EMNES Working paper 026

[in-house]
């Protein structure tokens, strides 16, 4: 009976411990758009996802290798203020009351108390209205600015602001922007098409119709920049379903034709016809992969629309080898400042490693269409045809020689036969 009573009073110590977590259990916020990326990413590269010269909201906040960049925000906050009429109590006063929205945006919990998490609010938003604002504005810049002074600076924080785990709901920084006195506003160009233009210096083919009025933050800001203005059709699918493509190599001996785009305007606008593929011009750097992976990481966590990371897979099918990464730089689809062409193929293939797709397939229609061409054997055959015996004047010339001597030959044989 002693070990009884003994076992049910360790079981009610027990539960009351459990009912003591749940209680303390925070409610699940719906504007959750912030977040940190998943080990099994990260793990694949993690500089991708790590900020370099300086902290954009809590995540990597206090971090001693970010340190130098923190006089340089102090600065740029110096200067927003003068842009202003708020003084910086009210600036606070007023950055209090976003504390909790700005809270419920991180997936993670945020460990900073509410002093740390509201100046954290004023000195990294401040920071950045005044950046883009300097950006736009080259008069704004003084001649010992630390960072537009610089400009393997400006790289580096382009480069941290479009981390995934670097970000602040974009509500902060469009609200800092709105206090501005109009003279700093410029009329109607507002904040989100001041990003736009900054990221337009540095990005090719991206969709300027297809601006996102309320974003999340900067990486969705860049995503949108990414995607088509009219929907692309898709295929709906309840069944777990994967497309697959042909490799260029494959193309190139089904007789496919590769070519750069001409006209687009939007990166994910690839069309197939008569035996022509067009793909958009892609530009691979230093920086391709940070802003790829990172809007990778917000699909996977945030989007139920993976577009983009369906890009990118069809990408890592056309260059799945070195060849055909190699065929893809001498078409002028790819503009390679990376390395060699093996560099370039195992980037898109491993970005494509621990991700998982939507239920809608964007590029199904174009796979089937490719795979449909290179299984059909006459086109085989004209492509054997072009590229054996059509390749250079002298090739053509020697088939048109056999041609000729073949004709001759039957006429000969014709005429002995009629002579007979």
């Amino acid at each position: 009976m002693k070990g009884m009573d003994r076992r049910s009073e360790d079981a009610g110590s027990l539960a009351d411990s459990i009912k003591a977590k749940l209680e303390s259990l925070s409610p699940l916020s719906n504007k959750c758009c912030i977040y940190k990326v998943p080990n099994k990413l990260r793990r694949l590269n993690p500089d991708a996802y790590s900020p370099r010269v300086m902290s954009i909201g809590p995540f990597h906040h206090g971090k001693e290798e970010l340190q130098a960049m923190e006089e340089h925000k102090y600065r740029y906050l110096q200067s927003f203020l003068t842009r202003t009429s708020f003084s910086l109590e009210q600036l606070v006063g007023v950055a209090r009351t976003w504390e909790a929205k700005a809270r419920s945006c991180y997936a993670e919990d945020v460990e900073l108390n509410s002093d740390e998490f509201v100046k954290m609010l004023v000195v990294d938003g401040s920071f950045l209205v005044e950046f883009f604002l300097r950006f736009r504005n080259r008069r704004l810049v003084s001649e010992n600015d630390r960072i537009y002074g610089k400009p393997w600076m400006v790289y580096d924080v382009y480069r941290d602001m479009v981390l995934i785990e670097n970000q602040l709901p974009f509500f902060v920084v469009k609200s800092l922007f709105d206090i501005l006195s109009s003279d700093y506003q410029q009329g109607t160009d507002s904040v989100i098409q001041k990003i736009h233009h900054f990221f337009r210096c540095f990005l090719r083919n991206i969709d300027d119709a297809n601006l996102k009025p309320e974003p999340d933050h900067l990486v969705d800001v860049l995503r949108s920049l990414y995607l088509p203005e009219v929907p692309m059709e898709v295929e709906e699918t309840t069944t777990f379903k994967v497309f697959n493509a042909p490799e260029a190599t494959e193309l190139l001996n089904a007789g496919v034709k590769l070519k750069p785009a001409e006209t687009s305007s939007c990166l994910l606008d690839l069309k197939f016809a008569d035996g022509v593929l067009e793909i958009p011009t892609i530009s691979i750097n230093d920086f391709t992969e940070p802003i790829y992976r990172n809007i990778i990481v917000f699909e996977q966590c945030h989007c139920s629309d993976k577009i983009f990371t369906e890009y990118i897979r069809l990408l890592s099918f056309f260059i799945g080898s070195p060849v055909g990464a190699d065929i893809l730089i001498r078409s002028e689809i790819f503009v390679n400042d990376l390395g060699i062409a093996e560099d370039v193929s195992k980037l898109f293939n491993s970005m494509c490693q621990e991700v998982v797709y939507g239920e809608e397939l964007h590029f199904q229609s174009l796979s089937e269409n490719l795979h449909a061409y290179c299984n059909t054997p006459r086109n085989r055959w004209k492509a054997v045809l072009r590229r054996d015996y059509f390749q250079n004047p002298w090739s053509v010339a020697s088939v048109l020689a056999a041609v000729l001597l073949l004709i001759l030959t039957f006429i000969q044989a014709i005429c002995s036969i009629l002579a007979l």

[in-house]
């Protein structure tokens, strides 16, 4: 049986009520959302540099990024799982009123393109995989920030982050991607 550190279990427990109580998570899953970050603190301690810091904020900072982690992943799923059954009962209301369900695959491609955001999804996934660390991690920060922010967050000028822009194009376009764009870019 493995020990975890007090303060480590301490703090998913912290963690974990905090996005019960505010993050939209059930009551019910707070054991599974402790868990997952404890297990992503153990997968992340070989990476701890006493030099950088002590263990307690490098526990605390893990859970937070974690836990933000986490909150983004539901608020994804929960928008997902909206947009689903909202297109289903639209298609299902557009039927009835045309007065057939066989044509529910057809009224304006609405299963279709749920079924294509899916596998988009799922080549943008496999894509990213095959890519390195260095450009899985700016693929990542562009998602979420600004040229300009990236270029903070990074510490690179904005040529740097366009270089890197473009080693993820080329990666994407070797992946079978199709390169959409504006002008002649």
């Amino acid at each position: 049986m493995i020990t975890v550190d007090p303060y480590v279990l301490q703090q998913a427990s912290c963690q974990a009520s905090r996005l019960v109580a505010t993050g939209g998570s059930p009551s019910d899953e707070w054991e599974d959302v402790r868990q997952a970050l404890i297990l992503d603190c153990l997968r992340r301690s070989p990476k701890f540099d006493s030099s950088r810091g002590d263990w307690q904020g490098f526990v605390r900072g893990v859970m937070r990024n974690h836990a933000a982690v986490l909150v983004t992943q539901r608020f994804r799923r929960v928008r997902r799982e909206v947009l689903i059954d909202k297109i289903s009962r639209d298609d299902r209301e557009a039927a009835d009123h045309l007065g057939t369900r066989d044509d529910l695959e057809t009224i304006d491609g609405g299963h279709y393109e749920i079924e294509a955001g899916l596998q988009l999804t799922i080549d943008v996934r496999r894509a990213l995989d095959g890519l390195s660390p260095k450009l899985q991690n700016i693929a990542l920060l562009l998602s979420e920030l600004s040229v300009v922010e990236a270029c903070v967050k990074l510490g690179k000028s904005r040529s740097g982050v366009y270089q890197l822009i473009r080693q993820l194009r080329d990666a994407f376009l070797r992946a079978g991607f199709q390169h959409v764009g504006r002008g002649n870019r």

This paper proposes a comprehensive assessment of the effect of different trade barriers (tariffs, non-tariff measures and services restrictions) on wages in the Middle East and North Africa (MENA) region. These disparities are studied in four dimensions: wage premiums, gender (males versus females), qualification (skilled versus unskilled), and regional (urban versus rural workers). We use three datasets, which are the Egyptian Labour Market Panel Survey (2012), the Jordanian Labour Market Panel Survey (2010) and the Tunisian Labour Market Panel Survey (2014). Following Goldberg and Pavnick (2004) and Zaki (2013), we directly assess the effect of trade policy on wage disparity using the human capital model (Mincer, 1974) to which different trade barriers are added. Our results suggest that, in general, the effect of services restrictions and non-tariff measures are much stronger than that of tariffs on wage premium. When we look at different segments, we find that females are more affected by non-tariff measures than their male counterparts. At the skill level, and given the abundance of blue collar workers in the MENA region, production workers are less affected by both non-tariff measures and by services restrictions than non-production workers, but are more affected by tariffs. Finally, all trade barriers do not have a differential effect on urban vs. rural workers.

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